Karisma Kapoor plays a rather scary woman who has an obsessive love for a pop star. The phrase ‘tragedy queen’ was invented for this character. She urgently needs help. But you can’t help feeling a little bit sorry for her. We’ve all been there… Though personally I drew the line at explosives.

Karisma Kapoor looks like Valerie Leon I think.

 
 

Manchester Pride 2004 – just 34.5% of Operation Fundraiser ticket money went to good causes

Today I received some official figures for Manchester Pride 2004 via my Member of Parliament. They appear to show that only about 34.5% of Operation Fundraiser ticket money from the event went to good causes. The rest was spent on costs. So far I have been unable to get figures for collection bucket money. I don’t know where that is included.

Currently the Operation Fundraiser website states:

‘Once again in 2005/06 50% of the money raised by Operation Fundraiser at Manchester Pride will go directly to Community Futures’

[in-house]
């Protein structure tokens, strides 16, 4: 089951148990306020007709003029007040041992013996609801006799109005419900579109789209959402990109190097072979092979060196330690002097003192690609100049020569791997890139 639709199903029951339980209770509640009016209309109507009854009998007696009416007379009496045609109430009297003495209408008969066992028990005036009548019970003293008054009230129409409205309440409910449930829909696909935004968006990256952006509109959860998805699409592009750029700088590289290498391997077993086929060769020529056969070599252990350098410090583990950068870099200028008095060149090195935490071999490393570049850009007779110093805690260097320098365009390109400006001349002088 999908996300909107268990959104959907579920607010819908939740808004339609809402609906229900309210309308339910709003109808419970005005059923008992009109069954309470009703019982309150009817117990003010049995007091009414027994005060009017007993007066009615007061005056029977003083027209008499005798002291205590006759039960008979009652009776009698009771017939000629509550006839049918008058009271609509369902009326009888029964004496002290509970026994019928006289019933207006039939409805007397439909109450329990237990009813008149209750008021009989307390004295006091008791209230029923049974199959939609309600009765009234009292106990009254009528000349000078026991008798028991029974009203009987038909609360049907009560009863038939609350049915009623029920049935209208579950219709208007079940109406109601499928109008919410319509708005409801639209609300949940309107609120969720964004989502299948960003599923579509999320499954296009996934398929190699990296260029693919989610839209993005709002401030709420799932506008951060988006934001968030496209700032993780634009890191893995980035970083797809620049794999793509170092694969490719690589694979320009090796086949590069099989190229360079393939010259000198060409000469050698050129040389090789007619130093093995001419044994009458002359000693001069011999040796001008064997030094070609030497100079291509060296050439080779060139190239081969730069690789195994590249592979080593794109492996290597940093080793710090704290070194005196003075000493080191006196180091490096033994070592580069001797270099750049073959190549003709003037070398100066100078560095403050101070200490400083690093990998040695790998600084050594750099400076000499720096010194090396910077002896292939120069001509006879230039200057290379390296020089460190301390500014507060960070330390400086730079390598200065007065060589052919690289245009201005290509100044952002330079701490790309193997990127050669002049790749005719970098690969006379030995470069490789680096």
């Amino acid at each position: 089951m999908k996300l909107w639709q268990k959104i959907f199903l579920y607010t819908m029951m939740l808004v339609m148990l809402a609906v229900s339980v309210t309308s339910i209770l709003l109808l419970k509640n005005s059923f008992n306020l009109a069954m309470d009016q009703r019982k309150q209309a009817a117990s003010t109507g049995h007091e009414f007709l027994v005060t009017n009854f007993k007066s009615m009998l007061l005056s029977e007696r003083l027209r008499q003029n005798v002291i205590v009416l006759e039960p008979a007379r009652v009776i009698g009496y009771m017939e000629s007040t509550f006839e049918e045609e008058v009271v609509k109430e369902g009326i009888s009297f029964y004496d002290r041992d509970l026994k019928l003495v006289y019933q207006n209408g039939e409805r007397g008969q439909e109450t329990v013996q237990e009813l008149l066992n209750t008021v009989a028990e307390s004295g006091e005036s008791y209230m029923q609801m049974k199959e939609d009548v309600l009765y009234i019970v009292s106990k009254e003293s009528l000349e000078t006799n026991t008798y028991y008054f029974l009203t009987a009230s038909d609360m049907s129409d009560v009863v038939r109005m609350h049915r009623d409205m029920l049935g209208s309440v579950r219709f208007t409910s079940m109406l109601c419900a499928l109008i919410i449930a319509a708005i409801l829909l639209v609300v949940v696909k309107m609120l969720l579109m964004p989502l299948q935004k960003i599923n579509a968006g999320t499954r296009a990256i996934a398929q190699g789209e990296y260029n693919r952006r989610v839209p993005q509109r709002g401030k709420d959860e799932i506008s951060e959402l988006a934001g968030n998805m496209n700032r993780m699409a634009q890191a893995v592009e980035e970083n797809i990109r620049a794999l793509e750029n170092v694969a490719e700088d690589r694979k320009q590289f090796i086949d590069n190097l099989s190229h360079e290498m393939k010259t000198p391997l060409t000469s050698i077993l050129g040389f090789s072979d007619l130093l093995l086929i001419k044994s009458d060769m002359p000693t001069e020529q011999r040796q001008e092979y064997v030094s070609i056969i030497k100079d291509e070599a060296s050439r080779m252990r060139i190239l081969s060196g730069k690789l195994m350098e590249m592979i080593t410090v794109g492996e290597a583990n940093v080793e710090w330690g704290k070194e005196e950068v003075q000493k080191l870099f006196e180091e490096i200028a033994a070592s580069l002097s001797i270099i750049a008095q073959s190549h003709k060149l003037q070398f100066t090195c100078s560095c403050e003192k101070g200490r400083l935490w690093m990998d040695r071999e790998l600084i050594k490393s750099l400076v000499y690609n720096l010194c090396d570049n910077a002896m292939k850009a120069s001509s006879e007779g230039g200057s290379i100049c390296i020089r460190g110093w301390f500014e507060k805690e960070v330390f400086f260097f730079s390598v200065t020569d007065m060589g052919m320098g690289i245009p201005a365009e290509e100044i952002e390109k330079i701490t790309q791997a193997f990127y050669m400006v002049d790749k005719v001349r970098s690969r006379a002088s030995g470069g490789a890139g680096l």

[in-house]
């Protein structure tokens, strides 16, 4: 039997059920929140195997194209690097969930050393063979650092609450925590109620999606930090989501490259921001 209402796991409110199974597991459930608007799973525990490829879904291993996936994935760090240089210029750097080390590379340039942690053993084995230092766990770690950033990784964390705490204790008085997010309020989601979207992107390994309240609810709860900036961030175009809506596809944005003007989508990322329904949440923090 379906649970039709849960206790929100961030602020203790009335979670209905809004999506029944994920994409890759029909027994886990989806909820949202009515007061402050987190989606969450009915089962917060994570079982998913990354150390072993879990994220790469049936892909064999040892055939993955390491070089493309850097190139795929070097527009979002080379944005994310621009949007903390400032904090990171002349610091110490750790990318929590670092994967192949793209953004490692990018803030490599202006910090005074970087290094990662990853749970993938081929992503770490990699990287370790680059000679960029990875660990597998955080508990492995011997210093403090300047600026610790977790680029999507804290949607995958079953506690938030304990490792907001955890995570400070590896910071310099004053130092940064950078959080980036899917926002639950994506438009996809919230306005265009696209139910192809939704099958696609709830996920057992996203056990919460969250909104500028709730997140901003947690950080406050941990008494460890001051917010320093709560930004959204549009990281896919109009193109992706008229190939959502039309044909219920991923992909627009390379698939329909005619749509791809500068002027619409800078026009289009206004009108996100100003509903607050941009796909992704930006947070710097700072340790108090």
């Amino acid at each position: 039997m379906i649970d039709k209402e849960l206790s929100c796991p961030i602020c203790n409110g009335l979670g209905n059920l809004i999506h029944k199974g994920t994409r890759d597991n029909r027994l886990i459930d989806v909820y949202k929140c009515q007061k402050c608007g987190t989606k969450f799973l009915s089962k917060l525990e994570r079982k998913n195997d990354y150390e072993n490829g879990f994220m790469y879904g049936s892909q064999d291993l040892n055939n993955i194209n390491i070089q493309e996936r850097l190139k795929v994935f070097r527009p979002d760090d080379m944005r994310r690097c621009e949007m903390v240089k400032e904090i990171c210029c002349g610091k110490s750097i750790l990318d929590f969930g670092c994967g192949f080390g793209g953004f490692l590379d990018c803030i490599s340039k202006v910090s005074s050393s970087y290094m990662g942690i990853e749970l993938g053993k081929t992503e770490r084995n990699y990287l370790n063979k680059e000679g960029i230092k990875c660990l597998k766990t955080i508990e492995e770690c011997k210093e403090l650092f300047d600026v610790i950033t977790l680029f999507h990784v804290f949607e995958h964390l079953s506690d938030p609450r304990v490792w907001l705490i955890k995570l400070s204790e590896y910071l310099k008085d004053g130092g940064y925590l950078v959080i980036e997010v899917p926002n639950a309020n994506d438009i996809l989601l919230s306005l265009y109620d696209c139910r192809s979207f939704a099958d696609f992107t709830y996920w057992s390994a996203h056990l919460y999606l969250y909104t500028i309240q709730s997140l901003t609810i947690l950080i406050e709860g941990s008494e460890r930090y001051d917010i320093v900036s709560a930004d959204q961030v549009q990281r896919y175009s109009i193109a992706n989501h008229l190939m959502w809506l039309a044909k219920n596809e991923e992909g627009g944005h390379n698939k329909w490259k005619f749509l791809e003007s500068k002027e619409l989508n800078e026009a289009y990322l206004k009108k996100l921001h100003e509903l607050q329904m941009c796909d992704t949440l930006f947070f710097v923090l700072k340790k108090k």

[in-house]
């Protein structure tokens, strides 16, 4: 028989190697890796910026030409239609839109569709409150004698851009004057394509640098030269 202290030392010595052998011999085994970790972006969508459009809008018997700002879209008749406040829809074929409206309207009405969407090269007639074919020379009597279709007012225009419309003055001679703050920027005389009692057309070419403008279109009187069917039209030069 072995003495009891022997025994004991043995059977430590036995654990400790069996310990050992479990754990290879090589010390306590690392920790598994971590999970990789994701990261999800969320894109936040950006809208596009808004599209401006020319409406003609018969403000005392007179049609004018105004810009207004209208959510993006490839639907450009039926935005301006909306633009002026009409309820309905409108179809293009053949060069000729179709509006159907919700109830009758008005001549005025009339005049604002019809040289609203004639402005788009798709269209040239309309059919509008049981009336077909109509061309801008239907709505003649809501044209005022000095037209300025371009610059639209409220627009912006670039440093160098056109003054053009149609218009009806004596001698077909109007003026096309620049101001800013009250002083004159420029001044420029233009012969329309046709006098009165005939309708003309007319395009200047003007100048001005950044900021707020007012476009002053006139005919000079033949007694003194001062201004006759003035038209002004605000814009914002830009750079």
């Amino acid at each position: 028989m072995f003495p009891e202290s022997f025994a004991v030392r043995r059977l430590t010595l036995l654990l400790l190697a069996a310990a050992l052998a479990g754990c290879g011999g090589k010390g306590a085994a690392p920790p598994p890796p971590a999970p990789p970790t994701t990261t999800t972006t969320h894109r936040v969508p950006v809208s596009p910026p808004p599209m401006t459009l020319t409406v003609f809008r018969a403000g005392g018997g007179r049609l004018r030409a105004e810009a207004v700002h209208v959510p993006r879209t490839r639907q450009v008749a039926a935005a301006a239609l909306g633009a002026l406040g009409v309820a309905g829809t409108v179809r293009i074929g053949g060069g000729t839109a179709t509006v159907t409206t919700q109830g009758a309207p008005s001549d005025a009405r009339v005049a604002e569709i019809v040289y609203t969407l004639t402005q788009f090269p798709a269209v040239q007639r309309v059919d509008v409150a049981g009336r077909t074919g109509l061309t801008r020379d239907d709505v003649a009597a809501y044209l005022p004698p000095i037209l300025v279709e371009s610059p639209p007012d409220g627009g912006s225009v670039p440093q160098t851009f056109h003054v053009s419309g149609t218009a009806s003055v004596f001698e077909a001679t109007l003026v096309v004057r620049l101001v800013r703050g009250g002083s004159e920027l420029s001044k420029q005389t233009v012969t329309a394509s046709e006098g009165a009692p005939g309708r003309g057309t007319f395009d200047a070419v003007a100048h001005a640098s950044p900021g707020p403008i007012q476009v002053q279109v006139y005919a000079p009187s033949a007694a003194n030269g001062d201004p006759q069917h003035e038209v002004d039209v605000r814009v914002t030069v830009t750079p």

From the figures that I have seen for the years 2003 and 2004, and the information I have now received from Manchester Pride, that statement from Operation Fundraiser appears to be untrue. I don’t see how they can say 50%.

If you’re wondering why I had to involve my MP. The answer is because Operation Fundraiser will not give me information.

In 2004, Operation Fundraiser collected £331,192 from ticket sales at Manchester Pride. They handed over 50% of that money to Manchester Pride to cover the cost of running the event. Leaving £165,596.

Operation Fundraiser Annual Report 2004-2005 - no mention of a ££165,596 that was handed over to Manchester Pride towards running costs

Operation Fundraiser’s ‘Annual Report’ leaflet, which they distributed last August, was misleading. In it they add together the £165,596 ‘net proceeds’ Pride figure and a £43,812 figure (for other non-pride fundraising and donations). Giving a ‘total income’ of £209,408.